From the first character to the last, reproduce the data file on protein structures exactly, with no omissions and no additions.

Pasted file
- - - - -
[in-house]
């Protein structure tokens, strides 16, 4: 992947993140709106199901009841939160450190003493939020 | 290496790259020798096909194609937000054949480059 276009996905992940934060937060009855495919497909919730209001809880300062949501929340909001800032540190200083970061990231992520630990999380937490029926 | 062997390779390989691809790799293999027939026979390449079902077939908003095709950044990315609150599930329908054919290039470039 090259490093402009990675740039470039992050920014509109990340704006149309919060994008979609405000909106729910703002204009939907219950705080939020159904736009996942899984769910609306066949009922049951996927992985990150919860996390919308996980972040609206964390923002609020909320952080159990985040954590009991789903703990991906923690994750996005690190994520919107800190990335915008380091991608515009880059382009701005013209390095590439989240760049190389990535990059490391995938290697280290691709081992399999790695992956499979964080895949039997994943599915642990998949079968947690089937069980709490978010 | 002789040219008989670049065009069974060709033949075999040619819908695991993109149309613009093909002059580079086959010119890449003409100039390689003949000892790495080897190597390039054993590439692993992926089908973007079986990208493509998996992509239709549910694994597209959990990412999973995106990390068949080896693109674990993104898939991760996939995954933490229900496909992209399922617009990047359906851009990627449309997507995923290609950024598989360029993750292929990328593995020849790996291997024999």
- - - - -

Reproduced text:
[in-house]
């Protein structure tokens, strides 16, 4: 992947993140709106199901009841939160450190003493939020 | 290496790259020798096909194609937000054949480059 276009996905992940934060937060009855495919497909919730209001809880300062949501929340909001800032540190200083970061990231992520630990999380937490029926 | 062997390779390989691809790799293999027939026979390449079902077939908003095709950044990315609150599930329908054919290039470039 090259490093402009990675740039470039992050920014509109990340704006149309919060994008979609405000909106729910703002204009939907219950705080939020159904736009996942899984769910609306066949009922049951996927992985990150919860996390919308996980972040609206964390923002609020909320952080159990985040954590009991789903703990991906923690994750996005690190994520919107800190990335915008380091991608515009880059382009701005013209390095590439989240760049190389990535990059490391995938290697280290691709081992399999790695992956499979964080895949039997994943599915642990998949079968947690089937069980709490978010 | 002789040219008989670049065009069974060709033949075999040619819908695991993109149309613009093909002059580079086959010119890449003409100039390689003949000892790495080897190597390039054993590439692993992926089908973007079986990208493509998996992509239709549910694994597209959990990412999973995106990390068949080896693109674990993104898939991760996939995954933490229900496909992209399922617009990047359906851009990627449309997507995923290609950024598989360029993750292929990328593995020849790996291997024999």